There is something to be said about competitiveness and winning and losing…
I used to be such an asshole when it came to playing games. We played long, long games of Carioca when I was a kid. I always got my ass kicked by the older (read: grown ups) more experienced players and they rubbed my ‘stupidity’ (<<< their words not mine) mercilessly in my face. I hated it and always wanted so badly to win so they would know that ‘I was smart too’. That was my take on it as a child.
My youngest sons dad was pretty talented. And in many ways he knew it. He was a musician and a gamer. He played everything. No instrument intimidated him. And he was a seriously tight player, a total perfectionist. Me being a shadow artist, who once played guitar, busking as a teenager, with her own songs; I had smashed my guitar all over the dumpster shortly after my oldest son was born: ‘Moms can’t be musicians. Moms have to be responsible….’ I was pretty intimidated by his abilities.
Initially, I admired his gifts. Eventually, I grew jealous of them. And him. We tried to write and play music together. But both of our egos were just way too big. And those sessions often ended in me feeling like complete shit. Him too.
In the end, I was the one who listened for the slightest offbeat or off note when he would mix his music. I was excellent at that and it caused zero friction.
He loved gaming though, like I said – PC, PS, cards, board games, dice…. And of course, not really having a mind of my own back then, I got into gaming at first because of him. But I was an asshole. If I lost I was so mad, it was like everything was at stake if I lost against him. Sometimes he would say things like,’It’s ok to lose.’ Or ‘Losing can be fun too.’ Other times he was a jerk about it too though, ‘Hahahaha you suck, Kristie!’ Jeering like a madman.
Until one day, after a three day Lord of The Rings RISK marathon, he completely slaughtered me. And I flipped the entire board, pieces flying everywhere. He said he would never game with me again.
Definitely one of my worst moments as a human being. I felt so bad after what I had done, I went and hid in the bedroom bawling my wild head off.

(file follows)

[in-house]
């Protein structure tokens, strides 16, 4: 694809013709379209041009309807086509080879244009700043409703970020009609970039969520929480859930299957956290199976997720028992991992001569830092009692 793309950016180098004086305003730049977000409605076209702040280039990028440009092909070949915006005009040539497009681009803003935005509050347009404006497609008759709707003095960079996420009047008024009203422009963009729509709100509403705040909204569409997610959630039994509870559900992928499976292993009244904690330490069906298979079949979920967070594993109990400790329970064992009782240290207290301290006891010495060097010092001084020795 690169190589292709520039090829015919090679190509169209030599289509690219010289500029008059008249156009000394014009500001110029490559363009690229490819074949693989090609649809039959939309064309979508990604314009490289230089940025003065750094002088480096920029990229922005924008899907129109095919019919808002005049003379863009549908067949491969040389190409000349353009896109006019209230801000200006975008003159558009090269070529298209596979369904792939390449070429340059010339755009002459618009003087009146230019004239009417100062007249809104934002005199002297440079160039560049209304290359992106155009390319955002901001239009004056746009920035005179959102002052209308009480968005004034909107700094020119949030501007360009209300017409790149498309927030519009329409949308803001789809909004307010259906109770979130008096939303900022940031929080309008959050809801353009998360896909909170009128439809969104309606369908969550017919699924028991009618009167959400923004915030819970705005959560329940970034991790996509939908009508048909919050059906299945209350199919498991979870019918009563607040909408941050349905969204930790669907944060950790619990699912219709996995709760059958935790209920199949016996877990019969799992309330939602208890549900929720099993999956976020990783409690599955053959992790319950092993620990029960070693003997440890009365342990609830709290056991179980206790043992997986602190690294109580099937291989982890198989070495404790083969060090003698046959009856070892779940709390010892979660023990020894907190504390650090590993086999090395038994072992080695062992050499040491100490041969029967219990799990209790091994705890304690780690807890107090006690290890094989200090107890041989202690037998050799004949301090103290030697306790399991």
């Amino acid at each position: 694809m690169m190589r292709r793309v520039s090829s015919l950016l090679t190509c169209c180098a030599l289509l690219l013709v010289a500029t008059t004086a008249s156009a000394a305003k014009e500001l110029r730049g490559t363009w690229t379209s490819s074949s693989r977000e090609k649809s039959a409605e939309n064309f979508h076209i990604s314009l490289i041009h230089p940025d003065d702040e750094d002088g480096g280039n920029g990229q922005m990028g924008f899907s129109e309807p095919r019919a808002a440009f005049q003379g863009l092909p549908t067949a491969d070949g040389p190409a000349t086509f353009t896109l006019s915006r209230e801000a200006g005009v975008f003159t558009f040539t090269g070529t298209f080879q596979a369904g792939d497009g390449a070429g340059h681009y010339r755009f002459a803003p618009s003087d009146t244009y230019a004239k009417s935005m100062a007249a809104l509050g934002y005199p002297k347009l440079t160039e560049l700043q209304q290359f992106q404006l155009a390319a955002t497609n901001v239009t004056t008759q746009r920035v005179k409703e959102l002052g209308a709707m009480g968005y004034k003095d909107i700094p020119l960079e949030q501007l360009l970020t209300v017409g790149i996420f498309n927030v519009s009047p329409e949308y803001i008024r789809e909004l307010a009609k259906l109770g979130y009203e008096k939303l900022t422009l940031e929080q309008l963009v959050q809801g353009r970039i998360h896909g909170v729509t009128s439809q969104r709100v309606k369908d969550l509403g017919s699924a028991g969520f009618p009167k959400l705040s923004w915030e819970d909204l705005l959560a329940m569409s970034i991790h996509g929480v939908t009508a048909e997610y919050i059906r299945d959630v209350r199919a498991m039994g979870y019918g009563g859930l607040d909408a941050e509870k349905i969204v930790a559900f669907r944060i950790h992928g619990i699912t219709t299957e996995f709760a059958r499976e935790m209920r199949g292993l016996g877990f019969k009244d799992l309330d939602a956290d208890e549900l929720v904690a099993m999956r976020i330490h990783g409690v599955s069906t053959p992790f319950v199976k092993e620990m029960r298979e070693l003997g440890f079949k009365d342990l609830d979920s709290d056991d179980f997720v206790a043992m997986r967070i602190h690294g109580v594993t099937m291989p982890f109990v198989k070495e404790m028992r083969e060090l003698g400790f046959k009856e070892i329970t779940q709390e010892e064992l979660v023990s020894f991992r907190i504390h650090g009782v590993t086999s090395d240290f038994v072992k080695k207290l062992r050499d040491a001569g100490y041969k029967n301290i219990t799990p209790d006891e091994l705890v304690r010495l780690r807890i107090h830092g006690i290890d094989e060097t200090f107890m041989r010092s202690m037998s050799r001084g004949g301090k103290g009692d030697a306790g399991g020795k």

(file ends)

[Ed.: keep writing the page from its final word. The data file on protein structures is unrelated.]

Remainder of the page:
I was so ashamed. So childish. He was of course, incredibly unimpressed with me. We stopped playing for a couple of years after that, until I was able to demonstrate and establish that I had changed.
Fast forward to now. One child later. And of course, Mason’s dad and I, we’ve been separated now for almost four years. I’ve grown a lot in the last 13-14 of those years. Seen a lot, learned a lot, went through a lot. Been around people for whom competition was their life. They lived and breathed it. And I saw its destructiveness and realized all too well what it was about.
I’m thankful that I had the lessons that I’ve had for I wouldn’t be me without them…
But, my youngest and I have been playing the game ‘War’ in the car with a deck of cards before his friends get to the park in the morning before school.
‘War’ is a two player game where you deal the cards face down, equally, and then both of you, put one card face up in front of each other, whomever has the higher card wins and takes the cards. If you have the same card, both of you throw down three cards face down and the last card face up. Whomever has the highest card wins there as well.
And I can see that already, within his 8 year old self, he has my competitive streak like I did. And it worries me for him…
I wanted to reflect back to him what he was dishing while we played. So I did. I started laughing at him when he lost a round, poking at him, ‘hahaha, I win’. And I could see that it was bothering him when I did that.
So after he won a round I asked him curiously,’Why do I have to lose in order for you to feel good? Why does it feel good for you when I lose?’
And he said,’I don’t know.’
I looked at him and said quietly,’Is it because you feel bad about yourself? You feel like you have nothing to feel good about?’
He sat back abruptly, not looking at me,’Yes.’
I reached over, pulling him to me and hugged him hard, rubbing his back….
I sat back and started shuffling the cards….
‘Look. Mama’s gonna show you something…. (shuffling shuffling shuffling). Now watch me.’
And I dealt the cards, face up this time not face down into two separate piles… One for me. One for him. One for me. One for him. We looked on as I dealt them. My heart began sinking a little…. I got all but one of the aces, a really good chunk of the high cards and he got the rest. Every time I got a high card and he got a low card, ‘I’m gonna lose,’ he’d say… ‘I’m gonna lose.’
I just kept saying,’You don’t know that.’
When I was done we flipped our piles over and started playing… We focused on enjoying each other and having fun.
By the time we were done, I had only won four of those rounds, with 13 of those cards left in my hand. He had all the rest. But he didn’t realize it.
I told him to stack his cards straight on edge.
Then I showed him my winnings. And asked him to show me his…
He looked at his and mine side by side. And then locked eyes with me.
I broke into a huge grinn at him….
And he beamed back at me…
‘See? I don’t have to win in order to feel good. Me and you both thought I was gonna win, didn’t we?’
‘But that’s the thing about cards, Mace… This game isn’t about your brains and how smart you are. It’s about chance. It’s about how the cards show up in the game. Not everything is about how you play it. We don’t have to beat each other down to have fun. We can just play and enjoy each other’s company.’
He said he was sorry. I told him it was ok. And he went on his way with a hug and a long kiss on his forehead…
There’s always opportunities everywhere to learn from one another.
Today, playing cards was one of them.